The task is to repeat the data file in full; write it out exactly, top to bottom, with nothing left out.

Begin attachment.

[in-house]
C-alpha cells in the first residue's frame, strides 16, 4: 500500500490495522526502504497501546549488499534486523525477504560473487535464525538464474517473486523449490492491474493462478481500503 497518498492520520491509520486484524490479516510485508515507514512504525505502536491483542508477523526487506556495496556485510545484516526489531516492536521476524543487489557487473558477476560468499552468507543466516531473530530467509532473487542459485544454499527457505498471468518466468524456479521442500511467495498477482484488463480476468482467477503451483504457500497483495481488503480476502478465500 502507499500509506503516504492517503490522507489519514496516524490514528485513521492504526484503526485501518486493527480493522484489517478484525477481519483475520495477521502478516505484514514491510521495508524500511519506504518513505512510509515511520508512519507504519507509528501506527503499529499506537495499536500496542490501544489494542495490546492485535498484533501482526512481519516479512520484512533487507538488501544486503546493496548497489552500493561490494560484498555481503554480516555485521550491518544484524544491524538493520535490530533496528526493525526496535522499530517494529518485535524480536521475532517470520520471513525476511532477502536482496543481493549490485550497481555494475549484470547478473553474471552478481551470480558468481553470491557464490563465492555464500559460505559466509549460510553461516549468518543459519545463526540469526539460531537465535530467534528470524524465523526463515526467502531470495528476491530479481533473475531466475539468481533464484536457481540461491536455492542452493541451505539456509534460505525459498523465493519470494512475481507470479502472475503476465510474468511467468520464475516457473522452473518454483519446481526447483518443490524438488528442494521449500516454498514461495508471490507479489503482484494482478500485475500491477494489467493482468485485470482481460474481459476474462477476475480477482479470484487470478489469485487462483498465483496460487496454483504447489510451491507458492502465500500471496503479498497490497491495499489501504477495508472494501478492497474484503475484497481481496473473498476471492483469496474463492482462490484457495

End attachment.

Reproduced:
[in-house]
C-alpha cells in the first residue's frame, strides 16, 4: 500500500490495522526502504497501546549488499534486523525477504560473487535464525538464474517473486523449490492491474493462478481500503 497518498492520520491509520486484524490479516510485508515507514512504525505502536491483542508477523526487506556495496556485510545484516526489531516492536521476524543487489557487473558477476560468499552468507543466516531473530530467509532473487542459485544454499527457505498471468518466468524456479521442500511467495498477482484488463480476468482467477503451483504457500497483495481488503480476502478465500 502507499500509506503516504492517503490522507489519514496516524490514528485513521492504526484503526485501518486493527480493522484489517478484525477481519483475520495477521502478516505484514514491510521495508524500511519506504518513505512510509515511520508512519507504519507509528501506527503499529499506537495499536500496542490501544489494542495490546492485535498484533501482526512481519516479512520484512533487507538488501544486503546493496548497489552500493561490494560484498555481503554480516555485521550491518544484524544491524538493520535490530533496528526493525526496535522499530517494529518485535524480536521475532517470520520471513525476511532477502536482496543481493549490485550497481555494475549484470547478473553474471552478481551470480558468481553470491557464490563465492555464500559460505559466509549460510553461516549468518543459519545463526540469526539460531537465535530467534528470524524465523526463515526467502531470495528476491530479481533473475531466475539468481533464484536457481540461491536455492542452493541451505539456509534460505525459498523465493519470494512475481507470479502472475503476465510474468511467468520464475516457473522452473518454483519446481526447483518443490524438488528442494521449500516454498514461495508471490507479489503482484494482478500485475500491477494489467493482468485485470482481460474481459476474462477476475480477482479470484487470478489469485487462483498465483496460487496454483504447489510451491507458492502465500500471496503479498497490497491495499489501504477495508472494501478492497474484503475484497481481496473473498476471492483469496474463492482462490484457495